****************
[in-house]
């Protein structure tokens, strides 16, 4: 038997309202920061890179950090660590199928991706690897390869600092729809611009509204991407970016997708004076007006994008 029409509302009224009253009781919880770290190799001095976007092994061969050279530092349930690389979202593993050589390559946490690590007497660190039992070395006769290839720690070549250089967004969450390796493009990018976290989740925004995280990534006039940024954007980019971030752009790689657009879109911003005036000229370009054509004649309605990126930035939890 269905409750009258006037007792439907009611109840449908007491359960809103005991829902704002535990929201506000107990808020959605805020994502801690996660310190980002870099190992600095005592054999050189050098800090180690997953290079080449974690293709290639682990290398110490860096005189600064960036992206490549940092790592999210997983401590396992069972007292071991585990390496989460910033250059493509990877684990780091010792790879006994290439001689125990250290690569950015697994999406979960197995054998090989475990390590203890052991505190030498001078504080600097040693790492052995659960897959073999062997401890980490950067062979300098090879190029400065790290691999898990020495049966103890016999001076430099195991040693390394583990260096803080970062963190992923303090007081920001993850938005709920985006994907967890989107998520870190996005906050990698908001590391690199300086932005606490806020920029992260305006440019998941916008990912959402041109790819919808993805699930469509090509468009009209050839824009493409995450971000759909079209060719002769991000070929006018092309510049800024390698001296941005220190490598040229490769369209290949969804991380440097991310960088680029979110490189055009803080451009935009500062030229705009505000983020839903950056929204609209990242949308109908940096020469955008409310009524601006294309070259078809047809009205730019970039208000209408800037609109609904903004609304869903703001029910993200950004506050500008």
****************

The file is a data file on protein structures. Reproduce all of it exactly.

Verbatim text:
[in-house]
């Protein structure tokens, strides 16, 4: 038997309202920061890179950090660590199928991706690897390869600092729809611009509204991407970016997708004076007006994008 029409509302009224009253009781919880770290190799001095976007092994061969050279530092349930690389979202593993050589390559946490690590007497660190039992070395006769290839720690070549250089967004969450390796493009990018976290989740925004995280990534006039940024954007980019971030752009790689657009879109911003005036000229370009054509004649309605990126930035939890 269905409750009258006037007792439907009611109840449908007491359960809103005991829902704002535990929201506000107990808020959605805020994502801690996660310190980002870099190992600095005592054999050189050098800090180690997953290079080449974690293709290639682990290398110490860096005189600064960036992206490549940092790592999210997983401590396992069972007292071991585990390496989460910033250059493509990877684990780091010792790879006994290439001689125990250290690569950015697994999406979960197995054998090989475990390590203890052991505190030498001078504080600097040693790492052995659960897959073999062997401890980490950067062979300098090879190029400065790290691999898990020495049966103890016999001076430099195991040693390394583990260096803080970062963190992923303090007081920001993850938005709920985006994907967890989107998520870190996005906050990698908001590391690199300086932005606490806020920029992260305006440019998941916008990912959402041109790819919808993805699930469509090509468009009209050839824009493409995450971000759909079209060719002769991000070929006018092309510049800024390698001296941005220190490598040229490769369209290949969804991380440097991310960088680029979110490189055009803080451009935009500062030229705009505000983020839903950056929204609209990242949308109908940096020469955008409310009524601006294309070259078809047809009205730019970039208000209408800037609109609904903004609304869903703001029910993200950004506050500008």